Tonight´s dinner had more than wonderful, home cooked food on the menu. We were served big smiles by the people in the township. But also some shocking facts about women in South Africa. Here, it is more likely for a woman to be raped than to get an education.

Women´s Day is just over this week here in South Africa. It is a national holiday to celebrate women´s rights and their uniqueness. But being born into a life as a woman in South Africa can bring many challenges.

I bet you have heard the word "rape" and "South Africa" in one sentence before. Here, statistics show that one in three women are likely to get raped in their lifetime.

That means that it is more likely to get raped, than to get an education.


- Have you heard about "blessings?" We are eating home cooked food in a house in the township Khayelitsha, about half an hour drive from Cape Town city center. "It is becoming more and more common", says the woman who is leading our discussion. "Many men are now giving gifts to women in exchange for sex. These can be young women or girls, students at university who needs food or simple things they are lacking to get by in their daily life."

It is called it a "blessing", but for the girl or woman, it is a way of surviving. Many can barely afford university, and when the fees are paid, they need money for food. Or they don´t have money at all. Men with more money take advantage of it. "This is such a wrong use of that word!" says Olivia from the Netherlands who is a Catholic. "This is definitely not a blessing for these women".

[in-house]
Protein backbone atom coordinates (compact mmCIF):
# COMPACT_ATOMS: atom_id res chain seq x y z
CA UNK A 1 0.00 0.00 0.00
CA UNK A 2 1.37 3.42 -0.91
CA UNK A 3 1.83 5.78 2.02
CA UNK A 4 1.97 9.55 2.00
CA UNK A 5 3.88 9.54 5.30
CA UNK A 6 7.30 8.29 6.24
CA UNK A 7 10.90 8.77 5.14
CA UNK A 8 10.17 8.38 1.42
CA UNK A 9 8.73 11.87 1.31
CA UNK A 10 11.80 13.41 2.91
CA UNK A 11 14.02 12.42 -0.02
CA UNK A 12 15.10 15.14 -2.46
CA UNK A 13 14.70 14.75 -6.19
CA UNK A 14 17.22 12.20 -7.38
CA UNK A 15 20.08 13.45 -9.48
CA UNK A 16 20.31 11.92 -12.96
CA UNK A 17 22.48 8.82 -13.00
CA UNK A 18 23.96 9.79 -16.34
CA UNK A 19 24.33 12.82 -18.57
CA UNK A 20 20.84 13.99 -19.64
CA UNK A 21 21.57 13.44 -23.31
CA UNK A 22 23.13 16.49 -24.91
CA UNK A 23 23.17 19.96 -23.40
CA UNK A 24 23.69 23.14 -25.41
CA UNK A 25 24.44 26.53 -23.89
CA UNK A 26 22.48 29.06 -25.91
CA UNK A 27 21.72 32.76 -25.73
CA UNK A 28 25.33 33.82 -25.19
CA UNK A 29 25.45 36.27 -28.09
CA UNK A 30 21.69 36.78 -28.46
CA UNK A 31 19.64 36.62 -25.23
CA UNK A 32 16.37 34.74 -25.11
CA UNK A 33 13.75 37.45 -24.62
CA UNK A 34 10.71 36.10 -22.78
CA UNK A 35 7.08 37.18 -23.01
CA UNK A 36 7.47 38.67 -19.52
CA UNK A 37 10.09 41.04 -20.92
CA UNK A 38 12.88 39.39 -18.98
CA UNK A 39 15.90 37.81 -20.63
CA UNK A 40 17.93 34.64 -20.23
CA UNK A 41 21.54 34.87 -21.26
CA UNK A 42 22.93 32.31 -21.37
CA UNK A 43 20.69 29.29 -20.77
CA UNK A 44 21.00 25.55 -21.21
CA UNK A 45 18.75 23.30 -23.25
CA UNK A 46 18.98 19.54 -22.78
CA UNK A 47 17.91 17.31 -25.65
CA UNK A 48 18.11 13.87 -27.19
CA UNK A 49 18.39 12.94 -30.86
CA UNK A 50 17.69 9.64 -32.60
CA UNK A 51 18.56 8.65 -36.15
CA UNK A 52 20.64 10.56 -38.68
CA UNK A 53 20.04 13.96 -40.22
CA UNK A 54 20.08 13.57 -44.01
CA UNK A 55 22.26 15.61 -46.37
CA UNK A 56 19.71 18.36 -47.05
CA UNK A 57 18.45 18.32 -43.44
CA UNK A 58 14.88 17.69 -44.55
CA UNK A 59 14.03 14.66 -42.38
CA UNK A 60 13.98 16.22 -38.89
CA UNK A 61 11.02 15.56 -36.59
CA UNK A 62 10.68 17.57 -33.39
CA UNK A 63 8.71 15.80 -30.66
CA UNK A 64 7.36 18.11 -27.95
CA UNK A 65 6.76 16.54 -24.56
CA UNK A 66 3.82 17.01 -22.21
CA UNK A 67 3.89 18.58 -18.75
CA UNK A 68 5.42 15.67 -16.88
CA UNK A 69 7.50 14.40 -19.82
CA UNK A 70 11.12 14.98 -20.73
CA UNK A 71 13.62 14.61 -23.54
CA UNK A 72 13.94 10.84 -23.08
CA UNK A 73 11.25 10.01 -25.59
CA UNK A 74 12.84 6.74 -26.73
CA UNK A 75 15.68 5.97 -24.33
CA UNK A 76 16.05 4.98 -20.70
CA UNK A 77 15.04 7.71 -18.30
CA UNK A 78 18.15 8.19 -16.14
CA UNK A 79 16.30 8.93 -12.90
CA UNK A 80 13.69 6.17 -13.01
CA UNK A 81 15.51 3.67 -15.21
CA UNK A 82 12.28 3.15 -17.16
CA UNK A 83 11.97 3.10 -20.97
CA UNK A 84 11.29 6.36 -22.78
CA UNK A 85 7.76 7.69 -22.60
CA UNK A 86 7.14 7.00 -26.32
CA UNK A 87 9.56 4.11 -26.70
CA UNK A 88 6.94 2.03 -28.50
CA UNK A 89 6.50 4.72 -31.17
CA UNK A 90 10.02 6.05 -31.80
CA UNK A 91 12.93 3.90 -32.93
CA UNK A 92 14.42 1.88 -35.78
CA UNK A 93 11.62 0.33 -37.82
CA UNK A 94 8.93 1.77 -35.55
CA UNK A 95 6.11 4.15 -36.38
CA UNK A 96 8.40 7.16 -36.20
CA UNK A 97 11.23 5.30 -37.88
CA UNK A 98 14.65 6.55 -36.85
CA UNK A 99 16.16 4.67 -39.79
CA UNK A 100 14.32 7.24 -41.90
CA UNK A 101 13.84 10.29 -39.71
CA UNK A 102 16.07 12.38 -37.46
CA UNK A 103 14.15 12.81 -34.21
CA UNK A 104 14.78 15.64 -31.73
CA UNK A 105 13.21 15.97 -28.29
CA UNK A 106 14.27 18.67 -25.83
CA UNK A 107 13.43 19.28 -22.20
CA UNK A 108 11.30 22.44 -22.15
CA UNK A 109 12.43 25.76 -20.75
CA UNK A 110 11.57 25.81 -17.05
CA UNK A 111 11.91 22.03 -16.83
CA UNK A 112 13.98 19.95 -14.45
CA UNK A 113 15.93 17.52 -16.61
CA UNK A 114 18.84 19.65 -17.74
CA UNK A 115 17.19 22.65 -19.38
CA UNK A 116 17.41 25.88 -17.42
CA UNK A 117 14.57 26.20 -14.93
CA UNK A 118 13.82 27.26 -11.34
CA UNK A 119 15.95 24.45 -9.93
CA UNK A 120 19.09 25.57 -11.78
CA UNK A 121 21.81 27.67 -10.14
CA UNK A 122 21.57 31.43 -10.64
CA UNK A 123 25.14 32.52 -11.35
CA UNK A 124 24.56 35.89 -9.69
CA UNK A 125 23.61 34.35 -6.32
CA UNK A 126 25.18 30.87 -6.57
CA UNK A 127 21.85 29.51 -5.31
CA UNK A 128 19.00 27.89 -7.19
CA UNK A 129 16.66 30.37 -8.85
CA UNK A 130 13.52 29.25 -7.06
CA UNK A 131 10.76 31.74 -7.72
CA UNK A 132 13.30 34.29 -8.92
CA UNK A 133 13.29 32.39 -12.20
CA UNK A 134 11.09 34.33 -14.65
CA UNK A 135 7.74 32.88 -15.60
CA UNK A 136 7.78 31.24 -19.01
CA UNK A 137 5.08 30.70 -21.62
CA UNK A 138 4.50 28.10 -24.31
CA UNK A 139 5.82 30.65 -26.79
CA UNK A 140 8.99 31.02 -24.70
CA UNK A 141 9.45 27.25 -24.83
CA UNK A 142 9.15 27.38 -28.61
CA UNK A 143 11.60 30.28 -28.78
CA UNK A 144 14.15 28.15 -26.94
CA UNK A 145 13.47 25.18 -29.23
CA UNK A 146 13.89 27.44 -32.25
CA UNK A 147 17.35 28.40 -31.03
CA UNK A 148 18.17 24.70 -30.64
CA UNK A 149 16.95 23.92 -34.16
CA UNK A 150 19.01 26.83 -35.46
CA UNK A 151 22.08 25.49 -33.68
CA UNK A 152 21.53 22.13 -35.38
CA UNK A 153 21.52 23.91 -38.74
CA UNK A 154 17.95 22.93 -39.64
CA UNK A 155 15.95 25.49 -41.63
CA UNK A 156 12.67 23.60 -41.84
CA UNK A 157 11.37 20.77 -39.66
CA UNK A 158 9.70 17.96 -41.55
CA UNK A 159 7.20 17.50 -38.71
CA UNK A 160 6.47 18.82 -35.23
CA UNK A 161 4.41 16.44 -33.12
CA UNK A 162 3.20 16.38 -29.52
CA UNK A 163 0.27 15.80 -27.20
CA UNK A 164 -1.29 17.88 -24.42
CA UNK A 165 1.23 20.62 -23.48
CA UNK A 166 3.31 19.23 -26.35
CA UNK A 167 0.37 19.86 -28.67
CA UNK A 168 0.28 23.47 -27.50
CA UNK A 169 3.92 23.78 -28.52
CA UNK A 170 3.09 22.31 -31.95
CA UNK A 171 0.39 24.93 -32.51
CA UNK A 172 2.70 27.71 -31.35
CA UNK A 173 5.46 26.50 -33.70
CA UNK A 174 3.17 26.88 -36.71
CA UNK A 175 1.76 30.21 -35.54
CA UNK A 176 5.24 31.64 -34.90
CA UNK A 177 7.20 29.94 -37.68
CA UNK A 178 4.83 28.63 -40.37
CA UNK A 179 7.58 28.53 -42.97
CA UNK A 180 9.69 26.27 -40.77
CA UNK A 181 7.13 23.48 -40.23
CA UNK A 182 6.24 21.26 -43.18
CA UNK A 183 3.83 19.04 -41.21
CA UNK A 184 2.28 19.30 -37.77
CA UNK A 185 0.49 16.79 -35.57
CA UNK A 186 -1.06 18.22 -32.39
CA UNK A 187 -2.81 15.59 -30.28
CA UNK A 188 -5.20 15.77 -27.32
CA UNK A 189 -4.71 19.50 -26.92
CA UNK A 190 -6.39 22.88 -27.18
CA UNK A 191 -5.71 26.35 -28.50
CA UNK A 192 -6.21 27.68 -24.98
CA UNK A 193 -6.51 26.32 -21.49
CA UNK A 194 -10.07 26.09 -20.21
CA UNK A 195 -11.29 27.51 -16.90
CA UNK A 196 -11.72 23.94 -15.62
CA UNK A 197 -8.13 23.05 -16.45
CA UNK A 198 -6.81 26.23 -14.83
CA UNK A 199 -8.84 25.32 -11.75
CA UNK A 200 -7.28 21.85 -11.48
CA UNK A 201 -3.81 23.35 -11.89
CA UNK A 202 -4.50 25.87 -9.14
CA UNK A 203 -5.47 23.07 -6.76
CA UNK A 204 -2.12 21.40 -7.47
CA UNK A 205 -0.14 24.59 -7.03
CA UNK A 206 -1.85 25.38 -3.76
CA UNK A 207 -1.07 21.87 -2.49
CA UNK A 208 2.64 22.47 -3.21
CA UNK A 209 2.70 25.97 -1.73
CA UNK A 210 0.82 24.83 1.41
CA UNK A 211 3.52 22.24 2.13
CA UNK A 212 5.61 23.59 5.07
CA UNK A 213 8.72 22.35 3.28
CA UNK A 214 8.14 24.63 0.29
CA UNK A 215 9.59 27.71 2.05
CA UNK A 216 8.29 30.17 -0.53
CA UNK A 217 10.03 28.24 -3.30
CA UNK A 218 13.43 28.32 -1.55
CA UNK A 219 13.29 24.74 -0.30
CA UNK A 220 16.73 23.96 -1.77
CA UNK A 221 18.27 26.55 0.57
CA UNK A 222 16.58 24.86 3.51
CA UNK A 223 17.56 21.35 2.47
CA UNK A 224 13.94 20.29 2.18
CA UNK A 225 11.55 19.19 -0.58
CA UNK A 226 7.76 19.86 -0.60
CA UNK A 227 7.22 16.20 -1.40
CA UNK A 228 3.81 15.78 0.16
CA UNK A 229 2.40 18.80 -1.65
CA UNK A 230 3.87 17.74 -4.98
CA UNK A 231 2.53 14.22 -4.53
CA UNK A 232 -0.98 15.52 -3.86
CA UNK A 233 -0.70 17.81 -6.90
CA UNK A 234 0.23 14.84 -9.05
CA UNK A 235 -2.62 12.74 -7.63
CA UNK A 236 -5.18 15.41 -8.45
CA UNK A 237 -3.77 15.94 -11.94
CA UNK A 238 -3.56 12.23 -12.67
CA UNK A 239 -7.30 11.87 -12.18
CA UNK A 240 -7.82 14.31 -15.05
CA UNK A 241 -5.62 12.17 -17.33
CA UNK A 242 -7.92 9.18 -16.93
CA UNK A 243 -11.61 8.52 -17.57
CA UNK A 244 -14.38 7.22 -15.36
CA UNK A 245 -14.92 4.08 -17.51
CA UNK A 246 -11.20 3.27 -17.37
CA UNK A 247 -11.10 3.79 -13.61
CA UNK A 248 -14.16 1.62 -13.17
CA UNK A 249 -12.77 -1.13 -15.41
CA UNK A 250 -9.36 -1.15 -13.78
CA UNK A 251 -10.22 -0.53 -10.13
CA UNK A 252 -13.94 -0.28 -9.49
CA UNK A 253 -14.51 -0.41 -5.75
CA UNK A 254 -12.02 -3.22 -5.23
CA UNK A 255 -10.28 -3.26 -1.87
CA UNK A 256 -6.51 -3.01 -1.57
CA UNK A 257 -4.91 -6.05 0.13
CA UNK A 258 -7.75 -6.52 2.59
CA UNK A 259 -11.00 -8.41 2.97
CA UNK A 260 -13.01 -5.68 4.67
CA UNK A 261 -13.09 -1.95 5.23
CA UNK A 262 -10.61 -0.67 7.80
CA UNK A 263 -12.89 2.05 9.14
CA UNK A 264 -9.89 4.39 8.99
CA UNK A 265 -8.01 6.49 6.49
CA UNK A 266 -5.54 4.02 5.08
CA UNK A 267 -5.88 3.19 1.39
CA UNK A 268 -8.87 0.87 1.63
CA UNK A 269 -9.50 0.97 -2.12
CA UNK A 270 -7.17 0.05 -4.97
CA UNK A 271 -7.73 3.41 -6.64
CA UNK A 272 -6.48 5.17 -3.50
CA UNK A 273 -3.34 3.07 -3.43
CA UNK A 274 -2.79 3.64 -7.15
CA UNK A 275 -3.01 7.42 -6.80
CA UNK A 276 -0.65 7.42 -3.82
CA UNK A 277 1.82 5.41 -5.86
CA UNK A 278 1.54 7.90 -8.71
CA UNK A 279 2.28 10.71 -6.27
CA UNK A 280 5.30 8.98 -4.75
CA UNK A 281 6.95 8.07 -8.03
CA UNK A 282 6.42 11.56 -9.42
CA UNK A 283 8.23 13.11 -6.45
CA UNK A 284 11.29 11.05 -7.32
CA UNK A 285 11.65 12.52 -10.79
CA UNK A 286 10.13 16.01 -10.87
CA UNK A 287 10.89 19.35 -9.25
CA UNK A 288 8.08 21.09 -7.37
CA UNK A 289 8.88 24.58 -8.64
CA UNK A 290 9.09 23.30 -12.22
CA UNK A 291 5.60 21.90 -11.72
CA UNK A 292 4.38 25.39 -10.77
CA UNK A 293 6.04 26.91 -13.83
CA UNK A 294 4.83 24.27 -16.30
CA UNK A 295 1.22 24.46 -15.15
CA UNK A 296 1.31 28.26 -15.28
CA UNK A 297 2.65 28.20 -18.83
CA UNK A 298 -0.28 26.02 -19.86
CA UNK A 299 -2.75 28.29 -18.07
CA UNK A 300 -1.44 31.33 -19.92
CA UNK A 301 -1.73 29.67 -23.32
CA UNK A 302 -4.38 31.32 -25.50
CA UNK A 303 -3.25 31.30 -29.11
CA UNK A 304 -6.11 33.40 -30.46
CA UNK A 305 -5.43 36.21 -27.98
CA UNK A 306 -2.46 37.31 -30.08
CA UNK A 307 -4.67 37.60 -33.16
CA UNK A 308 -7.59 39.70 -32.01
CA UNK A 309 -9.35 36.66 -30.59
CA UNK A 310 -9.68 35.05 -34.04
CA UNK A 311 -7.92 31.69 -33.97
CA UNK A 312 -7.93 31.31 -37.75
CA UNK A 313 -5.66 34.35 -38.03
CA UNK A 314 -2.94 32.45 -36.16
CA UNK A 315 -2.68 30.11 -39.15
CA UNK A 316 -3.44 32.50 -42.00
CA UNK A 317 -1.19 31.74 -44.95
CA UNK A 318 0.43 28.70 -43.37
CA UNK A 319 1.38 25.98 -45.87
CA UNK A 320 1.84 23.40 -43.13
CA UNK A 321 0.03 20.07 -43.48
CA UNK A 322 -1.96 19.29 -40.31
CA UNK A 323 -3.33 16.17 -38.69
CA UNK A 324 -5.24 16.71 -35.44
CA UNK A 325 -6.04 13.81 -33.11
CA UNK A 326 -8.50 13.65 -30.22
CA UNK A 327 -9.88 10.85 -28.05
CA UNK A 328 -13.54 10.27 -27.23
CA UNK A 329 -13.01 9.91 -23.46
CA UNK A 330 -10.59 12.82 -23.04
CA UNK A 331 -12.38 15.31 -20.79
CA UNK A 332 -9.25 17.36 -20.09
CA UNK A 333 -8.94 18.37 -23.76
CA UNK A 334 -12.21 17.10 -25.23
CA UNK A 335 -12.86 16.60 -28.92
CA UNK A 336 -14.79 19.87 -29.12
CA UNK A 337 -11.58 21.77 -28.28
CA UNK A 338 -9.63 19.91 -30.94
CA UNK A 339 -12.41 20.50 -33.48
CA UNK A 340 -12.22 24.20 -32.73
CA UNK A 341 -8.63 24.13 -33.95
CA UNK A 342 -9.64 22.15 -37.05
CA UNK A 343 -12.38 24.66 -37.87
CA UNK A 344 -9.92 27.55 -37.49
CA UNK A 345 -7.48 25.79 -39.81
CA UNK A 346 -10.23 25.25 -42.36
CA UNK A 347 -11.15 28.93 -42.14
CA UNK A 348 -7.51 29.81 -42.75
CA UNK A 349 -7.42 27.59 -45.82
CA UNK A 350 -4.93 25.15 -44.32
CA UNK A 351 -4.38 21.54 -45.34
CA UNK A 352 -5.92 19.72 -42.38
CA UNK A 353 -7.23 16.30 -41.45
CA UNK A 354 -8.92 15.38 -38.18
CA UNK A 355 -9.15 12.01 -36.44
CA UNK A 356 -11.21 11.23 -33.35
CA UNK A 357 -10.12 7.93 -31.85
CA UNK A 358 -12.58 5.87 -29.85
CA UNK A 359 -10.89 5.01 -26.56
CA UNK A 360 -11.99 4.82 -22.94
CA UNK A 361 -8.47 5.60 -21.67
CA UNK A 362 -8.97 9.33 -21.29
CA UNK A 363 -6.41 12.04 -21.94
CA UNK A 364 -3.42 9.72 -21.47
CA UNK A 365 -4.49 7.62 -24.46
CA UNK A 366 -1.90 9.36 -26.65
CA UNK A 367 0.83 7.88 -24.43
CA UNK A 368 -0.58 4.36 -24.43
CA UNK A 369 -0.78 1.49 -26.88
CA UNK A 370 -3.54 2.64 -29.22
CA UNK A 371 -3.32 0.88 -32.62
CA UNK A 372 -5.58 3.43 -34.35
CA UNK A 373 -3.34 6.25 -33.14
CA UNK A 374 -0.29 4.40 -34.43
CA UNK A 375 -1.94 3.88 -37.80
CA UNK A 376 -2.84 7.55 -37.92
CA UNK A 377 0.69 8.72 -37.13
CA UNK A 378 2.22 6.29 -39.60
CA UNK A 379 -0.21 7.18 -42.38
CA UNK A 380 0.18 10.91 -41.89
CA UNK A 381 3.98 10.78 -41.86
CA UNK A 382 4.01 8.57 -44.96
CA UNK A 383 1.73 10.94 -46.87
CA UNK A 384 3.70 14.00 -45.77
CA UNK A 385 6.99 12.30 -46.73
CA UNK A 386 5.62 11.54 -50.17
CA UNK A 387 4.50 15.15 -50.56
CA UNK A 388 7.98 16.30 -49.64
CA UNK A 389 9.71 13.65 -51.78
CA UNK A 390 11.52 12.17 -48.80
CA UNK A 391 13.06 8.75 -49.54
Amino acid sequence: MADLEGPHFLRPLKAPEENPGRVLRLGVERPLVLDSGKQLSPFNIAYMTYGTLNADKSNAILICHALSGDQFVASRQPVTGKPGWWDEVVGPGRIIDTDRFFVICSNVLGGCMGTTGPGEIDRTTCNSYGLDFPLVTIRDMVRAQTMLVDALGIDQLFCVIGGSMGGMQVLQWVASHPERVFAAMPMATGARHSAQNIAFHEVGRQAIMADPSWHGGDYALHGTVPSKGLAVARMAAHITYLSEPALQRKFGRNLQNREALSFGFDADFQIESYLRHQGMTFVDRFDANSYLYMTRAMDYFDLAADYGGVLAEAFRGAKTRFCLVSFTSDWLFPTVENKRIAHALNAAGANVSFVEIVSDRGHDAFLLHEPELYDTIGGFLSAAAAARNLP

Dry sex

- What about dry sex? I ask, since this is a topic we have learned about in university. I talk about how some women buy herbs or even use sand to dry their vagina out, so that it will be more pleasurable for the man to have sex. Apart from the pain it causes for the woman, a dry vagina with cuts also creates a higher risk for transmitting HIV and AIDS. Some little shops in townships in South Africa supposedly sell these herbs for women.

The "nice" uncles in the neighborhood

We also talk about how many kids finish school early in the afternoon, and that their parents or whoever takes care of them does not come home until later. This creates a gap in the afternoon where many kids are home alone. "I have heard that some men in the neighborhood takes advantage of this and sexually abuse the children", I say. "Yes definitely. Sexual abuse of children here is very common," says the woman who is leading the debate.

We are finishing up the home cooked meal and end our discussion. A few big hugs later, and we

step outside into the streets of the township where so many South Africans live their lives.

Outside the house, the little kids are happy to meet us. The tallest man in the group is the most popular, they all line up to sit on his shoulders.

These kids smile big, but what society are they growing up in? "The problem is that boys here at a very young age think it is cool to be a player. Boys want many girlfriends, and the girls want to be with the most popular boys. And so it seems OK to treat women badly, by having many at the same time and even forcing them to sex", says one of the men who lives in Khayelitsha. He thinks it is hard to change the mentality many men have towards women. "The parents don´t know what to do. They are also a part of it. It is hard to change."

Do you want to have dinner and visit Khayelitsha? The project was started to get more people to come together from inside and outside the township and to learn from each other. Every month there is a new dinner and a new topic. Check out the project "Dine with Khayelitsha" here:




Welcome to my blog!

Hi! My name is Ida and I am a journalist for Norwegian Broadcasting who is living in Cape Town, South Africa. I would love to share my experiences from my life in the rainbow nation with you. On this blog, you can also find posts from my travels around the world.

  • Facebook Clean
  • Instagram Clean
  • RSS Clean

Rainbow nation living